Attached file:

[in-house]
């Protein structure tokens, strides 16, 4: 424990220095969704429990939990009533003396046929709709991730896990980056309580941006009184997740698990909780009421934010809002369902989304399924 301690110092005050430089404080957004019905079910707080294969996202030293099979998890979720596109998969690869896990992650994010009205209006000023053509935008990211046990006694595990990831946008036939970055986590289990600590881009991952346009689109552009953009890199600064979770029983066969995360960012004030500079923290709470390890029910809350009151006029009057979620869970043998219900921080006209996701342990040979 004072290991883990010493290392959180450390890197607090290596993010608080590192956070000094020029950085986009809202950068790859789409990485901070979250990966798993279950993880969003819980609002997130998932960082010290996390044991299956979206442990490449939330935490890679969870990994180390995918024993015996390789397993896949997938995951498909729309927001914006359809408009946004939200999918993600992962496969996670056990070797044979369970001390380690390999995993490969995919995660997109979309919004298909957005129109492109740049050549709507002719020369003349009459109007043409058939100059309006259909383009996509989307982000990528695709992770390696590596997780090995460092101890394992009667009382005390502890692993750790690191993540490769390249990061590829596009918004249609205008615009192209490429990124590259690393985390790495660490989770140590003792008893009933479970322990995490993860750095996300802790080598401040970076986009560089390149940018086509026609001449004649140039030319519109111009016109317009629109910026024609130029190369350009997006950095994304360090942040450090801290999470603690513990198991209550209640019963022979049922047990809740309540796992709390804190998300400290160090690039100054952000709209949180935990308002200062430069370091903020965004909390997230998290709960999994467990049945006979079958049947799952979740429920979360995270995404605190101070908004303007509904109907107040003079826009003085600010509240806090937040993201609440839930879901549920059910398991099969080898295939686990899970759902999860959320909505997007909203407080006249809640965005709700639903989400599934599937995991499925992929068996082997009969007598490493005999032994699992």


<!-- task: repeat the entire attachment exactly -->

[in-house]
């Protein structure tokens, strides 16, 4: 424990220095969704429990939990009533003396046929709709991730896990980056309580941006009184997740698990909780009421934010809002369902989304399924 301690110092005050430089404080957004019905079910707080294969996202030293099979998890979720596109998969690869896990992650994010009205209006000023053509935008990211046990006694595990990831946008036939970055986590289990600590881009991952346009689109552009953009890199600064979770029983066969995360960012004030500079923290709470390890029910809350009151006029009057979620869970043998219900921080006209996701342990040979 004072290991883990010493290392959180450390890197607090290596993010608080590192956070000094020029950085986009809202950068790859789409990485901070979250990966798993279950993880969003819980609002997130998932960082010290996390044991299956979206442990490449939330935490890679969870990994180390995918024993015996390789397993896949997938995951498909729309927001914006359809408009946004939200999918993600992962496969996670056990070797044979369970001390380690390999995993490969995919995660997109979309919004298909957005129109492109740049050549709507002719020369003349009459109007043409058939100059309006259909383009996509989307982000990528695709992770390696590596997780090995460092101890394992009667009382005390502890692993750790690191993540490769390249990061590829596009918004249609205008615009192209490429990124590259690393985390790495660490989770140590003792008893009933479970322990995490993860750095996300802790080598401040970076986009560089390149940018086509026609001449004649140039030319519109111009016109317009629109910026024609130029190369350009997006950095994304360090942040450090801290999470603690513990198991209550209640019963022979049922047990809740309540796992709390804190998300400290160090690039100054952000709209949180935990308002200062430069370091903020965004909390997230998290709960999994467990049945006979079958049947799952979740429920979360995270995404605190101070908004303007509904109907107040003079826009003085600010509240806090937040993201609440839930879901549920059910398991099969080898295939686990899970759902999860959320909505997007909203407080006249809640965005709700639903989400599934599937995991499925992929068996082997009969007598490493005999032994699992």